Wednesday, March 11, 2015

The Hub Reading Challenge, and mini reviews from Tahleen

You might remember from my last post how excited I get by the Youth Media Award winner announcements. Well, now that they have been revealed for over a month, the YALSA Hub Reading Challenge of 2015 is here!

What is the Hub Challenge, you ask? Basically, the objective is to read 25 books published for young adults that were awarded something or other by YALSA. You can read all about how to participate and which books are included here. They also have a handy dandy checklist you can print out and use to keep track of your reading and listening!

Of course, every year I try to participate, though often I don't come anywhere close to completing the challenge. This year I feel like I'm doing an okay job, though! I've already listened to (almost) two audiobooks, and have finished reading one book that was given an Alex Award. Here are my brief thoughts on them:

Bellweather Rhapsody

Bellweather Rhapsody by Kate Racculia

Lots of stuff goes down on the weekend of the Statewide high school concerts in the Bellweather Hotel. All hell breaks loose when a young flautist prodigy disappears suddenly, and her roommate claims to have seen her hanging from a pipe in their room--and that she was murdered. All while a major snowstorm descends upon them. I loved this book. Full of quirky and sometimes downright awful characters and a rather large (and perplexing) mystery, this book will keep you turning the pages pretty much until the end.


Skink: No Surrender by Carl Hiaasen, narrated by Kirby Heyborne

If you've read anything by Carl Hiaasen before, you know how awesome and off the wall his novels can be. If you've read any of the books that contain Skink, you especially know. Skink is a one-of-a-kind ex-governer of Florida who takes justice into his own hands, sometimes (most times) not always legally. In this installment, Skink meets Richard, our narrator, whose cousin Malley runs away with her online boyfriend--but it soon becomes clear she is in over her head. So Skink and Richard set off to find and rescue her. Heyborne, as always, does a fantastic job with the narration, and this is a fun and wild ride.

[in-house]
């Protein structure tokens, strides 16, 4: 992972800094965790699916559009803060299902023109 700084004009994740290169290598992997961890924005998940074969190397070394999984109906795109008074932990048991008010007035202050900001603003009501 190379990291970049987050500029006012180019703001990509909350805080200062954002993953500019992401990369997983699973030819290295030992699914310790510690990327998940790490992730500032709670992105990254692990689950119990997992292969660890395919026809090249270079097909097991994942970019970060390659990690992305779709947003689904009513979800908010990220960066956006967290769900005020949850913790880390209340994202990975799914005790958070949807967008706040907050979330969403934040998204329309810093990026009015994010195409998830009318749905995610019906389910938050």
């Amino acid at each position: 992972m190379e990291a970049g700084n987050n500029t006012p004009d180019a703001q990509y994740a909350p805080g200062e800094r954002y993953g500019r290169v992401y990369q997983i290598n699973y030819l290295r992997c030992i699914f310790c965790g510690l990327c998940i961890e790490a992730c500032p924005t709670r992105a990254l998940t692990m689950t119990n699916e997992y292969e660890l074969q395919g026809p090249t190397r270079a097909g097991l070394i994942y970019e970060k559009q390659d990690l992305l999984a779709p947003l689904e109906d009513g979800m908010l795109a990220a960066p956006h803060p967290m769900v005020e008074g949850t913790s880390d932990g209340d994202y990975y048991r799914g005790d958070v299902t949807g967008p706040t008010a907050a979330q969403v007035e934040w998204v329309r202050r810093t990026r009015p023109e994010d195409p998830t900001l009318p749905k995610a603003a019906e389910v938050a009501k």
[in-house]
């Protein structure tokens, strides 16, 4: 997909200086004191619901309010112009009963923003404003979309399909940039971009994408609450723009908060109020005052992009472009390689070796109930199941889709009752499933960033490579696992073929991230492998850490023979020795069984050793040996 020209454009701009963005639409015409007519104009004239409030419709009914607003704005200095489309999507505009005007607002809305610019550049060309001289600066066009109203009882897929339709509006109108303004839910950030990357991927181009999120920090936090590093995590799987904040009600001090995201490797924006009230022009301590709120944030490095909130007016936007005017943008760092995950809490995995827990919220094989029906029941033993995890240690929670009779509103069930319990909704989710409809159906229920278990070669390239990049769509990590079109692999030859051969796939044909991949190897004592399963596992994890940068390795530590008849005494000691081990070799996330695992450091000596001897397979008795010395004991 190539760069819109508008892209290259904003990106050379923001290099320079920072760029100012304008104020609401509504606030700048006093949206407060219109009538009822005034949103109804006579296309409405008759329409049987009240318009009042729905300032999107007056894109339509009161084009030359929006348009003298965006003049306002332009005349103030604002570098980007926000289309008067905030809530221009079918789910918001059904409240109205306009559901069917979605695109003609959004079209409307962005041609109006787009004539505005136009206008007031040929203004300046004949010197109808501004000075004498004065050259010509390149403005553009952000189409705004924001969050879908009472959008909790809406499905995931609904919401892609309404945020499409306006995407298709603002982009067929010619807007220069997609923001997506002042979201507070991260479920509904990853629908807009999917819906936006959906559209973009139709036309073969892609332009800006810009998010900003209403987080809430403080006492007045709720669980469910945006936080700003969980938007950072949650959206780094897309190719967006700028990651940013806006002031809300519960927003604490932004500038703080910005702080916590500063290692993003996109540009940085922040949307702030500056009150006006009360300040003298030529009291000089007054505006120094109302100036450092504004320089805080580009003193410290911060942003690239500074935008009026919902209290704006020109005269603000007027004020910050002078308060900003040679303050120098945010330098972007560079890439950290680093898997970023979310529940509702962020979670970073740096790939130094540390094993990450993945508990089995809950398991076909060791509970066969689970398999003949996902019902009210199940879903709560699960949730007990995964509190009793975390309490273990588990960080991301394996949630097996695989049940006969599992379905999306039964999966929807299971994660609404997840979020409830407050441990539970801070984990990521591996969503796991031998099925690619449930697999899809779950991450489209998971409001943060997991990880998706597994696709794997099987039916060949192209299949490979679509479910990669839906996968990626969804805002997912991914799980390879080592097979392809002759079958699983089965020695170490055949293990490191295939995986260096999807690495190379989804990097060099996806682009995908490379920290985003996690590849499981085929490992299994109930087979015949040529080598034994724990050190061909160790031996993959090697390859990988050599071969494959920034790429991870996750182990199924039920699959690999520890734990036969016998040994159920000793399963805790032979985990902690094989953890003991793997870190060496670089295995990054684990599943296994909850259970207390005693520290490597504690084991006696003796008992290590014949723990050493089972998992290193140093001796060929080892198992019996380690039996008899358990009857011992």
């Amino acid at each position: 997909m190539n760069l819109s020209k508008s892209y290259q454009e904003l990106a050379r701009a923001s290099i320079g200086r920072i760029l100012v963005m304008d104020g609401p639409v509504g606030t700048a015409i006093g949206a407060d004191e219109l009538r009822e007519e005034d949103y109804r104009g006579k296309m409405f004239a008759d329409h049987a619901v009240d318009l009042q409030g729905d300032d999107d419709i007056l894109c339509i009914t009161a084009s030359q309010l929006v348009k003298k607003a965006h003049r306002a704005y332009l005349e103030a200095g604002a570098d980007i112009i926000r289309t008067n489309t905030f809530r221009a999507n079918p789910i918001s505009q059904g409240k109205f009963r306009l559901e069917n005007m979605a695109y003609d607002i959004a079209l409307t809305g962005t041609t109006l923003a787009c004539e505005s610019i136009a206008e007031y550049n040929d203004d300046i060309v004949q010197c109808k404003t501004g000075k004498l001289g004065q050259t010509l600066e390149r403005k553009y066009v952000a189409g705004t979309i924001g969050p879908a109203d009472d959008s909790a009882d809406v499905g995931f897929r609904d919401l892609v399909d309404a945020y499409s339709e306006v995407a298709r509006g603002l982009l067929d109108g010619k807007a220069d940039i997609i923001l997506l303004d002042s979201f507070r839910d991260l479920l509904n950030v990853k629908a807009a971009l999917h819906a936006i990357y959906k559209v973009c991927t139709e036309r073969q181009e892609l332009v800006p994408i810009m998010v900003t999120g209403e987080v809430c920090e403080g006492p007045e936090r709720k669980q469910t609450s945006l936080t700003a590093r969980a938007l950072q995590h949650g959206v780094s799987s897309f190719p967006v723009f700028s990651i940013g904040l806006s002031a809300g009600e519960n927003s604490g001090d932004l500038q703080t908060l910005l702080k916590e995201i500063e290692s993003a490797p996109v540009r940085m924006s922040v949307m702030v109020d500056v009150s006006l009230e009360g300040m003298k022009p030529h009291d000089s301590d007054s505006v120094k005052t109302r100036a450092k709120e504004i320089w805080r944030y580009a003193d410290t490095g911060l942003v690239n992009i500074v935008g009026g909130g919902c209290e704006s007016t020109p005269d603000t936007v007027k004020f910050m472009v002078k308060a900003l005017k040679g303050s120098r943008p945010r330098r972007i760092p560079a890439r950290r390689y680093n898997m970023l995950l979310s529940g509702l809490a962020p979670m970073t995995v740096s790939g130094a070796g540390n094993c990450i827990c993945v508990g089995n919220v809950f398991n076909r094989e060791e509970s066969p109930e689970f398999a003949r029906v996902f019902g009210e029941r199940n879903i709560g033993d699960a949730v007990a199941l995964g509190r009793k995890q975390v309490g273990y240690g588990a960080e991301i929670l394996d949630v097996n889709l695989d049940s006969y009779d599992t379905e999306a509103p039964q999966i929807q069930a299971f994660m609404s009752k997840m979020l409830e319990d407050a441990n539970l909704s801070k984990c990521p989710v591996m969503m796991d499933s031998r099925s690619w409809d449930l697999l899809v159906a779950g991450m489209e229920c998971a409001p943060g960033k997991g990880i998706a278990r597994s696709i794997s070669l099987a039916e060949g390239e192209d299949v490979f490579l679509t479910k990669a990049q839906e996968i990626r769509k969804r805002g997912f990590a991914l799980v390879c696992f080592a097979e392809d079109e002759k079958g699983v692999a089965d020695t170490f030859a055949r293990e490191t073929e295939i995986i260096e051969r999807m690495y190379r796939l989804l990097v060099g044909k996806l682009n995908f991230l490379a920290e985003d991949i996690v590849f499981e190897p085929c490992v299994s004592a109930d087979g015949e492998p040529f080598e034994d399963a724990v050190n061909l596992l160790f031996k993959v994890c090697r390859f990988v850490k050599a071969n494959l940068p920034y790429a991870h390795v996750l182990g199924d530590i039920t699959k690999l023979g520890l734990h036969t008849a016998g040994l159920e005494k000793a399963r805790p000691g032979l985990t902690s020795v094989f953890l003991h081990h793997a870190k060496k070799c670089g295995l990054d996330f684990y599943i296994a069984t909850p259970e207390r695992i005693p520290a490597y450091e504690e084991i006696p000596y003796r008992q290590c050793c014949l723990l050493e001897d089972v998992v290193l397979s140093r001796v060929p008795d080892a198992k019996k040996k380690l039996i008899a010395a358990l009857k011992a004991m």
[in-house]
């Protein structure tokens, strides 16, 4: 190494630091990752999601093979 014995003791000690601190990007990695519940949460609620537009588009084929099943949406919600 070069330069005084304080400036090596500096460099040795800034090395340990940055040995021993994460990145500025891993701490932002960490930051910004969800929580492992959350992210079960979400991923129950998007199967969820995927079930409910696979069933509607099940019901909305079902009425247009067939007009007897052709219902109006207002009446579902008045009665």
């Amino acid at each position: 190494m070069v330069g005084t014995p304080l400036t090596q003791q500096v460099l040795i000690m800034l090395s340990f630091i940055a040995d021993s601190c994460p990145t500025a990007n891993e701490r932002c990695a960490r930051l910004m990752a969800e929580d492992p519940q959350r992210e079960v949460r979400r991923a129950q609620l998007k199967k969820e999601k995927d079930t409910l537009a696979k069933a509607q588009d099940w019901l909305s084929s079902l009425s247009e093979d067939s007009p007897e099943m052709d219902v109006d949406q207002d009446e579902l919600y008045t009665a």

I am not quite finished with this one yet, but I am thoroughly enjoying it. It's kind of a like a mix between a Victorian comedy of errors akin to The Importance of Being Earnest, and Don't Tell Mom the Babysitter's Dead. There's a lot of humor in this novel about seven girls at a boarding school for young ladies in the English countryside who try to cover up their headmistress's and her brother's mysterious deaths--by poison, as they come to figure out. There is also a nice little twist in the rising action that I SO wanted to talk to someone about, but no one I know is reading it! As always, Jayne Entwhistle's narration is just delightful. (You might recognize her as the narrator of the Flavia de Luce mysteries, which I also highly recommend.) Well deserving of its Odyssey Honor.

That's it for me so far! I'm going to work on getting some of those Printz winners read soon, and the Morris Award winner and honor books. Have you read anything on the list?

Disclaimer: I got all of these books from my local library, whether they were physical copies or digital.

1 comment:

  1. I have never heard of Bellweather Rhapsody before but THAT COVER looks awesome. And I initially hadn't been interested in the Julie Berry book bc I don't really read MG all that often but when you mentioned in the style of Don't Tell Mom the Babysitter's Dead...KIIIIIND of interested. maybe I'll do audio!


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